The Courage to Speak Truth to Power: Sunday February 5th
In a society that is averse to absolute truth claims, how can you speak truth to power? In a culture that has adopted a rationalistic and materialistic mindset, how do you find the courage to speak of a God who exists outside of a 'closed' universe?
In the Morning Service we will continue our series in Daniel and look at Daniel 2: Speaking Truth to Power. You can download sermon notes in English here or read them below.
In the Evening Service we will continue our series in Paul's Letter to the Romans.
Courage to Speak Truth to Power
With the increasing militancy of atheism and secularism, Christianity is being pushed out of the public square and into the private sphere. Atheism views the universe as a closed system. It’s that world-view that Daniel 2 challenges.
A Restless Heart
Nebuchadnezzar is the most powerful man in the world, but his heart is restless. A dream has left him feeling haunted and threatened. Despite every he has, he does not have peace. In our day, our consumer culture has not made us happy, and success can seem empty. Nebuchadnezzar was a religious man – but his religion added to his burden. He knew he needed to appease the gods, but he didn’t know how. He is caught in the trap of religion.
He needs help, so he asks his wise men to tell him, and interpret, the dream. They admit they cannot. Their world is a closed universe. Their materialistic, rationalistic world view has no word of peace for the king’s troubled heart. Neither religion, nor atheism, can answer our inner restlessness. Only a God who speaks into our world can do that. He has done that in Christ: the word become flesh, the very thing the wise men said could not happen.
A Courageous Faith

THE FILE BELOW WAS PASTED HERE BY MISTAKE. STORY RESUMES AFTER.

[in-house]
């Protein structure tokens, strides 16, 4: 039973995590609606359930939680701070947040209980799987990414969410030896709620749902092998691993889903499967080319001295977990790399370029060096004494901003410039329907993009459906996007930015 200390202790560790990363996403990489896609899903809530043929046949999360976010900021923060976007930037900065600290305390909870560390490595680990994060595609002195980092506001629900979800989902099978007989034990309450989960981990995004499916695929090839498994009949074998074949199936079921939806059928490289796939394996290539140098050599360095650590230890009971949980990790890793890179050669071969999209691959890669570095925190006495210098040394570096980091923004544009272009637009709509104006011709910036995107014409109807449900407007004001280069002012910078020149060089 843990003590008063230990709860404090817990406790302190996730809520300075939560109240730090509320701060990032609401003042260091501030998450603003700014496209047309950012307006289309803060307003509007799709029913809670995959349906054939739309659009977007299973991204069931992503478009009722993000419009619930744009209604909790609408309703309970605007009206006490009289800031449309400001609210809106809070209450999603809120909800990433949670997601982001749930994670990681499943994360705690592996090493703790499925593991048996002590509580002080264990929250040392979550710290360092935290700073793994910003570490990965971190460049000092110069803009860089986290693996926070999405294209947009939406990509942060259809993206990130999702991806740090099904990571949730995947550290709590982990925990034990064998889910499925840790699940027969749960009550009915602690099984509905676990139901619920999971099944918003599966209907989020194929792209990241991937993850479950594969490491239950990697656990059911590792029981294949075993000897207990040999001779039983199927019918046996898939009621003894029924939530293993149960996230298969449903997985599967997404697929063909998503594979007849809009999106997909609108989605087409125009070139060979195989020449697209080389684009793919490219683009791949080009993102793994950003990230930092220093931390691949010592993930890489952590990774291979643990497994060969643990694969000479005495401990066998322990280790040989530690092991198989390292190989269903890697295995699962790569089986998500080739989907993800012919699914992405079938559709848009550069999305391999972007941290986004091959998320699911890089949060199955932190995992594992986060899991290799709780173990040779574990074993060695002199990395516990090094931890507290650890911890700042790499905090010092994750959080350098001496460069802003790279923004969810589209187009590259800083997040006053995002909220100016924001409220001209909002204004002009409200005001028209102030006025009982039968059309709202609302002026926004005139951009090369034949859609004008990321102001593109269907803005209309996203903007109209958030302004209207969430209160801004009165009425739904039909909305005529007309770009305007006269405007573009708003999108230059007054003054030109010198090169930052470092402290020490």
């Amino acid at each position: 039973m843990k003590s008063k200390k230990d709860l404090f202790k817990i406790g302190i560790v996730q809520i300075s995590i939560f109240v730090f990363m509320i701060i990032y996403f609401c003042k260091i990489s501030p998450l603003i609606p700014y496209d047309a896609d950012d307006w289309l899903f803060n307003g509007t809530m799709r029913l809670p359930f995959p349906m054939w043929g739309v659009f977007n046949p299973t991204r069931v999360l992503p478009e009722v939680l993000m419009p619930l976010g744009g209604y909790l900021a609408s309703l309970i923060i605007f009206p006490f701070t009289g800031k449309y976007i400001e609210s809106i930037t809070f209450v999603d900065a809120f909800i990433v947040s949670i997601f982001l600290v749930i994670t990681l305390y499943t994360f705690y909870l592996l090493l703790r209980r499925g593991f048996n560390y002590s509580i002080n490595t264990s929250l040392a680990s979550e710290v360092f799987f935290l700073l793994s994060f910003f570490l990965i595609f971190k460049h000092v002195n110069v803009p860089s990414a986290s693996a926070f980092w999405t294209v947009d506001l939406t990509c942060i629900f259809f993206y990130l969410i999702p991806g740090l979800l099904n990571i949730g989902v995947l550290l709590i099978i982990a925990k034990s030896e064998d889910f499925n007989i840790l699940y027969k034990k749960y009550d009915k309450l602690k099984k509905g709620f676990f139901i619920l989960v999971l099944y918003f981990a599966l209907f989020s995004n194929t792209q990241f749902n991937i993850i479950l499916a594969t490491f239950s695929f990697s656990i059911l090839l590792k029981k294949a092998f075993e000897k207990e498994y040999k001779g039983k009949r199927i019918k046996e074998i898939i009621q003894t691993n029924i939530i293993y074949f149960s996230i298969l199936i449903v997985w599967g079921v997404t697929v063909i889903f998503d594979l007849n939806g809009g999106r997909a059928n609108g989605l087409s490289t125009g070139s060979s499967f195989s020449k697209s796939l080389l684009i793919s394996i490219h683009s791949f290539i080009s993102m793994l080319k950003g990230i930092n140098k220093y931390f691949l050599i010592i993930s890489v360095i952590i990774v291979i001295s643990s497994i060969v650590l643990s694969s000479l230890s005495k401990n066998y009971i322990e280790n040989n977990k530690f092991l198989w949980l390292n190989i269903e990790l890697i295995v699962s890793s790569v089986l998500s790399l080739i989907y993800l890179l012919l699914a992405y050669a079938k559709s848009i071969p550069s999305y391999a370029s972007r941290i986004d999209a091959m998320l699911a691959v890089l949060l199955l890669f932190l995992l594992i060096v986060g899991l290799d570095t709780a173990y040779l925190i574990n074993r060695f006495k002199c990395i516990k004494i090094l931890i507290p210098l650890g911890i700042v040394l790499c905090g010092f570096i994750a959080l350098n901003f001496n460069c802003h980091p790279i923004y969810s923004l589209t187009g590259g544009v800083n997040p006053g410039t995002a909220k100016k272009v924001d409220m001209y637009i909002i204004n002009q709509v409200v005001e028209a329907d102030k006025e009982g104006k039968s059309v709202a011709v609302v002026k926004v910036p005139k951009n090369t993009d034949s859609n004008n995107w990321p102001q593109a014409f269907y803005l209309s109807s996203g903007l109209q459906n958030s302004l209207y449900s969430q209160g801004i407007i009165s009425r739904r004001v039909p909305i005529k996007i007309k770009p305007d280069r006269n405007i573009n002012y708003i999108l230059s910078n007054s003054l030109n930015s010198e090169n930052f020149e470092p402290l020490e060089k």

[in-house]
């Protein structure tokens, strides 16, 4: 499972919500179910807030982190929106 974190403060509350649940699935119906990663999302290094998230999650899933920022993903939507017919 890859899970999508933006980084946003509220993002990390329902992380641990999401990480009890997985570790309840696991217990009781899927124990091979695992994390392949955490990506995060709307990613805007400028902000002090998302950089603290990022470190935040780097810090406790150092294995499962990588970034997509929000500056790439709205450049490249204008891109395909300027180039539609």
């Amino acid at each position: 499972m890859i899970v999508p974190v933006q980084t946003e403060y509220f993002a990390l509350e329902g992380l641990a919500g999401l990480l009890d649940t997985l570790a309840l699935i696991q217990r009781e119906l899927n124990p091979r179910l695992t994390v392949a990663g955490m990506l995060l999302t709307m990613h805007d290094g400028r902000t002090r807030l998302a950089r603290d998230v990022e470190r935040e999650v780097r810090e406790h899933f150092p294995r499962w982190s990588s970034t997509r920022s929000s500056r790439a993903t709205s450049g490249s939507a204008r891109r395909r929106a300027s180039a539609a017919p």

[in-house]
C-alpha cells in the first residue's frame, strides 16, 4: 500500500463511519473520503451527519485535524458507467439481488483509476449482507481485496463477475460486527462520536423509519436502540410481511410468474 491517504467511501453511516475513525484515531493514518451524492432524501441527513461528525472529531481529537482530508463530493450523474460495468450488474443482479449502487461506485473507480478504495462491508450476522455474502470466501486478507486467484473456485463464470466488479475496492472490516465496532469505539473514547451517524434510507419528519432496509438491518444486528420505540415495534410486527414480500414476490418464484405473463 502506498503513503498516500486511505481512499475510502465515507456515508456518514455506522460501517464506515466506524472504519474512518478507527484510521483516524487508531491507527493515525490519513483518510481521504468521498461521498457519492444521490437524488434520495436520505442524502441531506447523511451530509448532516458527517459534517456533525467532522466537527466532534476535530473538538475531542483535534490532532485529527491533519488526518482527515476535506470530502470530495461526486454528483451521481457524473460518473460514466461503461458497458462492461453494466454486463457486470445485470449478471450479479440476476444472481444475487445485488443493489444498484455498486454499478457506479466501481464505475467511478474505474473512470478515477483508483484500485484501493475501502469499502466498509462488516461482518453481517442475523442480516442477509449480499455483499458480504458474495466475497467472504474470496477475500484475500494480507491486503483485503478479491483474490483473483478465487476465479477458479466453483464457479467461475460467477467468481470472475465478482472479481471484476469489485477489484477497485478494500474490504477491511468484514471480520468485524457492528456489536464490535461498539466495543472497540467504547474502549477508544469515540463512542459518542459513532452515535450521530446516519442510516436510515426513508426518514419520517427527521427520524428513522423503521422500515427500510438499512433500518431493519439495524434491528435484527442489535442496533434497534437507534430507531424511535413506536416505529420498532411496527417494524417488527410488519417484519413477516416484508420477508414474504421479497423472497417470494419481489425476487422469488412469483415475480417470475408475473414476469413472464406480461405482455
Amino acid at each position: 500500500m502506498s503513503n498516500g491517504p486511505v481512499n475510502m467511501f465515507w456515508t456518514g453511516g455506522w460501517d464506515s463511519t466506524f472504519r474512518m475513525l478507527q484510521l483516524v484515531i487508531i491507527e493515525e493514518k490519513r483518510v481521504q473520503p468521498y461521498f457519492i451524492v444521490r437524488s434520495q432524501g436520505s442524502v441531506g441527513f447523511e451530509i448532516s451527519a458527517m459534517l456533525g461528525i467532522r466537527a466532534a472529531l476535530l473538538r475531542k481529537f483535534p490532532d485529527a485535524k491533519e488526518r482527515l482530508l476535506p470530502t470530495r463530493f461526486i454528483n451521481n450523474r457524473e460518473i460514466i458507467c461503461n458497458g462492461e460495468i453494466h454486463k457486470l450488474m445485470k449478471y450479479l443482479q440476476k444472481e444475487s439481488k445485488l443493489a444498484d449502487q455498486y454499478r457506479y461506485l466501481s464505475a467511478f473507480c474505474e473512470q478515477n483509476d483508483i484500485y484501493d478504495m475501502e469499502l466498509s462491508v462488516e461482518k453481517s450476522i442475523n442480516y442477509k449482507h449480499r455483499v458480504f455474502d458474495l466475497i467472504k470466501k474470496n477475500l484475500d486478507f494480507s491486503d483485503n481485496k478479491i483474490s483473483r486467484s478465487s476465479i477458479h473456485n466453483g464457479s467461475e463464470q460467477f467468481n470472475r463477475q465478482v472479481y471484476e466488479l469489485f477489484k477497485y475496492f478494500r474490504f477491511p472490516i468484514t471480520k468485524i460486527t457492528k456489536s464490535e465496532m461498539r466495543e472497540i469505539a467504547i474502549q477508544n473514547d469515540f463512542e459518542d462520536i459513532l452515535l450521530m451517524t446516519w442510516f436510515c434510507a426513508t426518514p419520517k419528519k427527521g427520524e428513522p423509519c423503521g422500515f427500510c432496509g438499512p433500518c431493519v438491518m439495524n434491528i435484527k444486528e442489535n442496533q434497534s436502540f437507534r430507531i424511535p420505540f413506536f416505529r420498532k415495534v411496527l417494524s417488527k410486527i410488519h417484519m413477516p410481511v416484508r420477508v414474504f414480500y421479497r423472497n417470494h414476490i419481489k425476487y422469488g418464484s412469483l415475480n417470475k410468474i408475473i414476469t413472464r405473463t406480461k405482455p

Daniel’s life is at risk. But he doesn’t hide. Despite living under an opposing world-view he has not been cowed into quiet submission. He speaks calmly with Arioch. He is not a hot-head. He goes to the king because he knows he can get an answer. He is a man of courageous faith: he believes God can do this. He does not buy into the world-view of a closed system. That takes courage.
There is a courage that comes when you know that God has spoken, and still speaks, through his word, and supremely through Jesus. Like Daniel you can speak truth to power when you know that the ‘power’ you are speaking to is not the power. Daniel could speak the truth to the king because he knew who the real king was. He also knew that everywhere else the king looked for inner peace and security would fail him. Only God could do it. When you know that, you can have a self-assurance that comes from outside you, that means you can speak the truth, even under threat.
The Fellowship of the Cross
Under threat Daniel does two things. First he goes to his friends. He’s a man in community. If our faith is to survive in Babylon, if we are to speak the truth and challenge the culture, we must be too. We need the fellowship of the cross, knowing that Christ is the one who gathers us. Secondly Daniel prayed. He knew they needed God. He was self-assured, but he was not self-reliant.
When Victory Comes
Daniel saved the lives of the wise men – men opposed to his own world-view. We can love those who hate us, when we know Christ loved us and died for us when we were his enemies. When he goes before the king, Daniel reflects all the glory to God. If our faith is to thrive in a pagan culture, and if we are to speak the truth, we must resist the desire to draw attention to ourselves.
But whilst Daniel is humble he is also clear and points the king to God. We must do the same. Only the gospel can give us this combination of courage and humility. And that’s why we can speak the truth to power, and do so in love.
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